The bill represents a symbolic act for the anti-abortion cause, Duncan said, rather than an applicable political measure. The ban directly contradicts the landmark U.S. Supreme Court decision, Roe v. Wade, legalizing abortion nationwide in 1973.
But other states are taking notice: Ohio, Indiana, Georgia, Tennessee and Kentucky also have introduced similar measures recently.
Duncan said such legislation would likely not go far in Nebraska. Some state legislators' penchant for filibustering controversial bills would quash any possible legislation pertaining to a full ban on abortion.
But local anti-abortion activists remain hopeful those states pursuing expanded abortion restrictions will encourage Nebraska lawmakers to follow suit.
“There is obvious interest out there,'' said Greg Schleppenbach, director of anti-abortion activities for Nebraska Catholic Conference. “This frontal attack of current laws on abortion is about restoring a full protection of human life.''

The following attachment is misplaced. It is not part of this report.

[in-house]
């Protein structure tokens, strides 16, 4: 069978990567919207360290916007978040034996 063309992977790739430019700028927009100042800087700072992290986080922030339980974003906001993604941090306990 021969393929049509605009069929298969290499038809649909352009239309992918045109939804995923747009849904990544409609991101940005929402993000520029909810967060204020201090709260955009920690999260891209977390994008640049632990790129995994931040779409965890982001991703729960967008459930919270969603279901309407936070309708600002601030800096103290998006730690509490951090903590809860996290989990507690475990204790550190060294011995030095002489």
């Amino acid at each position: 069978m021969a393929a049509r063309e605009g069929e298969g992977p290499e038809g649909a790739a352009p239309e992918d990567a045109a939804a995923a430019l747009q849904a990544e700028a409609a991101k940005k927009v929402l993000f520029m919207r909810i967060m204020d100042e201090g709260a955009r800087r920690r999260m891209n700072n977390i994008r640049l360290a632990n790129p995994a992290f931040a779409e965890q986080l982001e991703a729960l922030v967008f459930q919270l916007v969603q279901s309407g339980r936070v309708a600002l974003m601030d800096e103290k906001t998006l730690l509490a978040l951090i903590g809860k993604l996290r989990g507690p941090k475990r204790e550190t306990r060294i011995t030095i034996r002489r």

However, Schleppenbach said South Dakota's progressive action depends on a lot of factors and leaves a lot of questions – namely the assurance of a majority conservative Supreme Court.
Because abortion restrictions involve constitutional law, Supreme Court justices must hear any legislation relating to the issue, Duncan said.
Schleppenbach said the appointment of conservative-leaning justices Samuel Alito and John Roberts makes a possible four votes in favor of overturning Roe v. Wade – one vote shy of making the ban a majority favorite on the nine-judge panel.
“We don't even know if we can be certain of Alito and Robert's votes, so there are a lot of assumptions that come with the timeliness of the ban,'' he said. “If it were to go to the Supreme Court, we would need another change in justices.''
At 85, Judge John Paul Stevens is the oldest member of the court and has been rumored of retiring because of poor health. His retirement could open up the appointment of a conservative justice to possibly overturn Roe v. Wade, Schleppenbach said, but that's still a lot of “what ifs.''
The ban's failure in the Supreme Court would be damaging to the anti-abortion cause, Schleppenbach said, by reaffirming Roe v. Wade and ensuring less successful future legislation.
Because the South Dakota ban violates a constitution right, Planned Parenthood intends to file a suit against the law, said Bobbie Kierstead, vice president for public affairs for Planned Parenthood Nebraska and Council Bluffs.